We’re a little late, but this dialogue was originally inspired by the Pateman and Mills reading. We both thought the format was interesting and decided to see if we couldn’t have an interesting conversation of our own on Butler’s work. Enjoy! -Veronica and Brendan
One of the main questions formed when reading Octavia Butler’s Lilith’s Brood trilogy, is, “what does it mean to be human?”. Within this work, an alien species called the Oankali, find the Earth nearly destroyed by a nuclear war and try to preserve what is left of humanity. The Oankali do this by incorporating some of their own DNA into the remaining humans as well as what will become humanity’s children. By doing this, they are not only NOT saving humanity, they are making humans an extinct species. Read more
A few classes ago, the topic of pheromones were first brought to my attention. However, just yesterday, my friend brought them up yet again when discussing topics in her human sexual behavior course- ultimately spiking my interest yet again. As I embedded myself into the internet to find out more about pheromones, I landed on the Smithsonian’s webpage, which defines pheromones as “airborne molecules that elicit a reaction in a member of the same species.” Read more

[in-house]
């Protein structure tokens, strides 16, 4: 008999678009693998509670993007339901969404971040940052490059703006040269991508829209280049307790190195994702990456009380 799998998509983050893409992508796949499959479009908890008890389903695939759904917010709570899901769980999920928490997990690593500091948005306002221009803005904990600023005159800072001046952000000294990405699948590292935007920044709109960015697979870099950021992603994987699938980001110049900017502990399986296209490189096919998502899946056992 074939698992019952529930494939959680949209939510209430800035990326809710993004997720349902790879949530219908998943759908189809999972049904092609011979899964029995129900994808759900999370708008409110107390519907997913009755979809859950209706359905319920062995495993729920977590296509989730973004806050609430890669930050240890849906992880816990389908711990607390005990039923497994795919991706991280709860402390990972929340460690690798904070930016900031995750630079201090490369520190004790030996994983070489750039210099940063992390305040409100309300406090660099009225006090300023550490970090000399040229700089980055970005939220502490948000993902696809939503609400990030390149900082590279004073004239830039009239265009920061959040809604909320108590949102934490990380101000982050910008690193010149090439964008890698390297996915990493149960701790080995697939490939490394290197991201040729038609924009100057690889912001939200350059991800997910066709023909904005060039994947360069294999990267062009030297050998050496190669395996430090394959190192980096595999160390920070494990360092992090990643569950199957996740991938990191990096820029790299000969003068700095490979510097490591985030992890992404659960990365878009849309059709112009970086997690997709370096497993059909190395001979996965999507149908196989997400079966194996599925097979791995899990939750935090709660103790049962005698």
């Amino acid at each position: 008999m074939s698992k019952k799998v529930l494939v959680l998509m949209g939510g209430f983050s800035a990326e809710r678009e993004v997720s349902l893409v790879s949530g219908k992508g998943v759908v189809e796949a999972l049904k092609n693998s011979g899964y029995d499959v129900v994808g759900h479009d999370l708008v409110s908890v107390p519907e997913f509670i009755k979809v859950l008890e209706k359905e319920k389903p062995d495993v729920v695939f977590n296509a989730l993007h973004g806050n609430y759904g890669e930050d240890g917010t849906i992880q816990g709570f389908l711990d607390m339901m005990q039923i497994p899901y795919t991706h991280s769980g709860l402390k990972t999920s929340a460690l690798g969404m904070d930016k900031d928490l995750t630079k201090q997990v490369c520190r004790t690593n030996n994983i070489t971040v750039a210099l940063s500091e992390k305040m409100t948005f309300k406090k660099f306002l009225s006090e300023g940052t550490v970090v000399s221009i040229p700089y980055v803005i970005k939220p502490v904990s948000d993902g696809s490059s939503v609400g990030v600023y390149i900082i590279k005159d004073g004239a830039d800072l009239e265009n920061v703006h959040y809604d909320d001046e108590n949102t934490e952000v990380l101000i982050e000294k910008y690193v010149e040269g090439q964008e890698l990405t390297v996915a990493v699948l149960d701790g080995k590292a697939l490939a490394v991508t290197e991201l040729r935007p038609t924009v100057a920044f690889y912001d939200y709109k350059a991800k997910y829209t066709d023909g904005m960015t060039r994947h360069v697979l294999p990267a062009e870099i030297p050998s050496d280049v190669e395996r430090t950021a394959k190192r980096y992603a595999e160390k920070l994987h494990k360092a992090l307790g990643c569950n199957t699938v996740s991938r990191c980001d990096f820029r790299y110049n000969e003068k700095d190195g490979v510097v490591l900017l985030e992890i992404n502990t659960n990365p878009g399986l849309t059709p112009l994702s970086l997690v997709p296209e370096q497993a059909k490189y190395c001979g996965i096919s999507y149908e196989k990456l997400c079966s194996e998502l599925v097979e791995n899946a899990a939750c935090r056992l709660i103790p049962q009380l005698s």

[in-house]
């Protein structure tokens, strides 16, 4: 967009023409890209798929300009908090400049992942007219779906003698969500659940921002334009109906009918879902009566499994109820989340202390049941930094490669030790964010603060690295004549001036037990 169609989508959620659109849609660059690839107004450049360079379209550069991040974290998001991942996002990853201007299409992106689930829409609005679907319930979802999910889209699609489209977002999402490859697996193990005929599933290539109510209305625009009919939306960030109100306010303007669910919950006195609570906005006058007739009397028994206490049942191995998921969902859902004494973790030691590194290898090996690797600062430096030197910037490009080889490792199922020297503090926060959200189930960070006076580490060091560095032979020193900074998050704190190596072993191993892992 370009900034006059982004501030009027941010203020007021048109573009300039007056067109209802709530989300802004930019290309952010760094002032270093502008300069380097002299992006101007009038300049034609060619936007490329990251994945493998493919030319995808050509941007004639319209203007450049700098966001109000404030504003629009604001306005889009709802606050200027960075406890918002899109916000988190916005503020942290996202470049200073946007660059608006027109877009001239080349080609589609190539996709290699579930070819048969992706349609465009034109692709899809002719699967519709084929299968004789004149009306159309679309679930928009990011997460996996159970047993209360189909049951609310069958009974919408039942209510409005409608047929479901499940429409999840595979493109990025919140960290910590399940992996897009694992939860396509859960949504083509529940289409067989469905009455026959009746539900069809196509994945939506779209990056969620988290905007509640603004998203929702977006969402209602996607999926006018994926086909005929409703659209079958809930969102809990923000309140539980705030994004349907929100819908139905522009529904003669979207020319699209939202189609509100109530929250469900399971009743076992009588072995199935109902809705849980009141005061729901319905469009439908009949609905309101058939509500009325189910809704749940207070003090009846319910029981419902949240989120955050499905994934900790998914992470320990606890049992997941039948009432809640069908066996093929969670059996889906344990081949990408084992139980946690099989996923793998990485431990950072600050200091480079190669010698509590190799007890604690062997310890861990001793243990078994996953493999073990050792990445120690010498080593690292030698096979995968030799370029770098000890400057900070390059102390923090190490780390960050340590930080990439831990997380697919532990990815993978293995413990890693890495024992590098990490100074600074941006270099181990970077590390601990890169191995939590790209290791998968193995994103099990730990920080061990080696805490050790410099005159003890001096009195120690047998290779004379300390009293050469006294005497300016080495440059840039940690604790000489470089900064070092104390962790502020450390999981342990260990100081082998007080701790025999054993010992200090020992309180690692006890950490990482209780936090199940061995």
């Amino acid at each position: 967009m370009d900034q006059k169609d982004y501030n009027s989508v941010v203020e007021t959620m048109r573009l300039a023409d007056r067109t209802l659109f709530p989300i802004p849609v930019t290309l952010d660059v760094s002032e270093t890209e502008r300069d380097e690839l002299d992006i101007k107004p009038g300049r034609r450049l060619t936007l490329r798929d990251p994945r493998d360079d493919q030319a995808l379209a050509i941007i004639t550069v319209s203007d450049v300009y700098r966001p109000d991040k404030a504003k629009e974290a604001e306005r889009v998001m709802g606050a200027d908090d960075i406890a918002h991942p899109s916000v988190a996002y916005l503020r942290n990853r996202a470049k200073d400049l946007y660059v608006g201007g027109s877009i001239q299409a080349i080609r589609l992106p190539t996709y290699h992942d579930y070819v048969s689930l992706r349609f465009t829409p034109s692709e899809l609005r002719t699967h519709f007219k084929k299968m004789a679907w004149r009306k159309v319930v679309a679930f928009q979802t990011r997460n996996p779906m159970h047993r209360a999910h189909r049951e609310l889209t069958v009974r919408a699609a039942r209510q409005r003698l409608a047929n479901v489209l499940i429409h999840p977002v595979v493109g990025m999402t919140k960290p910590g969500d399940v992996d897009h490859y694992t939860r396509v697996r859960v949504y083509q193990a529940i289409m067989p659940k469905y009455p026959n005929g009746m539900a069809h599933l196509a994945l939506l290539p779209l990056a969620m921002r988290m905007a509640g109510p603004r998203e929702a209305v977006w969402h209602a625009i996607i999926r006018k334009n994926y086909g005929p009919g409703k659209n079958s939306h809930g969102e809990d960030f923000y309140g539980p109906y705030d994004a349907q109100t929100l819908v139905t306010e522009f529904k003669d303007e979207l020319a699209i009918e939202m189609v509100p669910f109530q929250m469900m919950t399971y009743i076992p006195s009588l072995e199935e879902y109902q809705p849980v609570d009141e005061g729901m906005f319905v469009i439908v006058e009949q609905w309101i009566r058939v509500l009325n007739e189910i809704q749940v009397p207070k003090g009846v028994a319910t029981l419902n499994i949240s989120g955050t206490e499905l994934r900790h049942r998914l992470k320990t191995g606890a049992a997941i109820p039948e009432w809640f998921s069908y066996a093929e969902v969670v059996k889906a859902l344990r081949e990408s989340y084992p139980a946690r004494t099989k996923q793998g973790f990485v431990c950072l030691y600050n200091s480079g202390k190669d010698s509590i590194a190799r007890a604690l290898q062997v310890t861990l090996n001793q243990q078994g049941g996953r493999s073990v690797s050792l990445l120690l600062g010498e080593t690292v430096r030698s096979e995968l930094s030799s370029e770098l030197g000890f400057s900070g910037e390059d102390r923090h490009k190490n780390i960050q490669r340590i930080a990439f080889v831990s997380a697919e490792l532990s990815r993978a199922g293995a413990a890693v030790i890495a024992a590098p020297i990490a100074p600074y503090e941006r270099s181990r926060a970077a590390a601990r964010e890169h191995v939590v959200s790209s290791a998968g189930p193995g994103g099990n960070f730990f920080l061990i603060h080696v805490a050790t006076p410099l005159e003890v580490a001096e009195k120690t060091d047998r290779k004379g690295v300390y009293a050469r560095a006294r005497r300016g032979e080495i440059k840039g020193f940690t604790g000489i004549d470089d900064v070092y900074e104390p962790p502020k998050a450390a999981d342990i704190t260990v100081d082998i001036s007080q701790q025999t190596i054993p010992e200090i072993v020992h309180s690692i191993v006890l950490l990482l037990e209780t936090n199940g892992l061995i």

Two classes back or so, we discussed what bothered us about Dawn. What bothered me about Dawn was Nikanj.
I initially liked Nikanj. I felt that, out of the other Oankali, Nikanj respected Lilith as a human being the most. When speaking of altering Lilith’s brain chemistry to help her speak the Onankali language, Nikanj states that it thinks “surprising people” is wrong because it’s like, “Treating (people) as though they aren’t people, as though they aren’t intelligent” (79). Nikanj was ordered by Kahguyaht to “surprise” Lilith—to change her brain chemistry without her consent. The fact that Nikanj realizes this is wrong and decides to tell Lilith made me very happy. I feel that Nikanj, by deciding to tell Lilith, displays a level of respect for her as an individual and treats her as another being as opposed to a research subject. Another instance of this is the conversation about Lilith’s injuries from Paul Tidus: Nikanj questions whether Lilith “need(ed)” to be told information concerning her, and promises to remember that she does need and want to be told (100). Nikanj, through words and gestures, shows that it believes Lilith’s opinion, her consent, is important. I loved that.